A coffee collected from smallholders around the base of Mount Kenya, and meticulously processed through a 72hr triple fermentation.
Most farmers in Kenya are smallholders and typically produce enough cherry for just a few bags. So they join cooperatives which markets and sells coffee on behalf of the whole community. This benefits the co-op members by giving them greater buying power. This coffee is from the co-op, Barichu, and this lot is named after the processing facility, Karatina. AA refers to the grade this coffee received. AA is the top tier in Kenya's coffee grading scale.
After the shareholders bring their freshly picked coffee cherries to the Karatina processing facility, it undergoes its first process to remove the skin and pulp known as the wet processing method. The nearest water source is the Kangunu stream, and the facility is dependent on electrical pumps to move water to reservoir tanks before using it for processing. Water is also recirculated for conservation. The factory is using a disc pulper with three sets of discs to remove the skin and fruit from the inner parchment layer that is protecting the green coffee bean. After pulping, the coffee is fermented overnight to break down the sugars, before it is cleaned, soaked and spread out on the raised drying tables. Time on the drying tables depends on climate, ambient temperature, and volumes under processing, and can take from 7 to 15 days in total.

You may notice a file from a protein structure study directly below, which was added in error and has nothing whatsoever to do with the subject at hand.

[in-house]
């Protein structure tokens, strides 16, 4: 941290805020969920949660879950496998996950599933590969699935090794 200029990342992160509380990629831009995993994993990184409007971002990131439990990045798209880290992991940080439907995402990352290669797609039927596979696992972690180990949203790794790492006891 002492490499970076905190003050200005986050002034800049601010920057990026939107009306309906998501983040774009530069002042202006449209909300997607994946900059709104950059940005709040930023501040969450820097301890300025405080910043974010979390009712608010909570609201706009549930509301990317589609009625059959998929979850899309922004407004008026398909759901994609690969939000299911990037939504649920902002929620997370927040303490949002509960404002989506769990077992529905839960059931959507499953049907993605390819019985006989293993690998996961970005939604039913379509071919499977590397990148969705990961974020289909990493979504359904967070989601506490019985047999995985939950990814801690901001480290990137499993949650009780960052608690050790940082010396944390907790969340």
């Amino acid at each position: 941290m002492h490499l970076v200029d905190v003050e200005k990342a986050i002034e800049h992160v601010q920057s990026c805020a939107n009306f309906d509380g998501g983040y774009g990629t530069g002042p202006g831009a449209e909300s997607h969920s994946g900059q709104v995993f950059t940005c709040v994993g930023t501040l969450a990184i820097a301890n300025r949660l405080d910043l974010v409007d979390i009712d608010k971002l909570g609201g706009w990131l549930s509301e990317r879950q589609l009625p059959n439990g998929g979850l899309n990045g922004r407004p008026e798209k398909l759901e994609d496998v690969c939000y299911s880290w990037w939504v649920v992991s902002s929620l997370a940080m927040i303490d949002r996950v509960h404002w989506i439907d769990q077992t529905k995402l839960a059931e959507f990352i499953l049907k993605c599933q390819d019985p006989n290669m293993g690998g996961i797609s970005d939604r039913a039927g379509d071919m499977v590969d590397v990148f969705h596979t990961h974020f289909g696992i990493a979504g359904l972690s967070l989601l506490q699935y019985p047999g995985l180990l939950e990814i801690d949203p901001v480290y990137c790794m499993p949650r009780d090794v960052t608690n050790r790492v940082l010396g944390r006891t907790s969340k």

Damn near the perfect bean. Just add water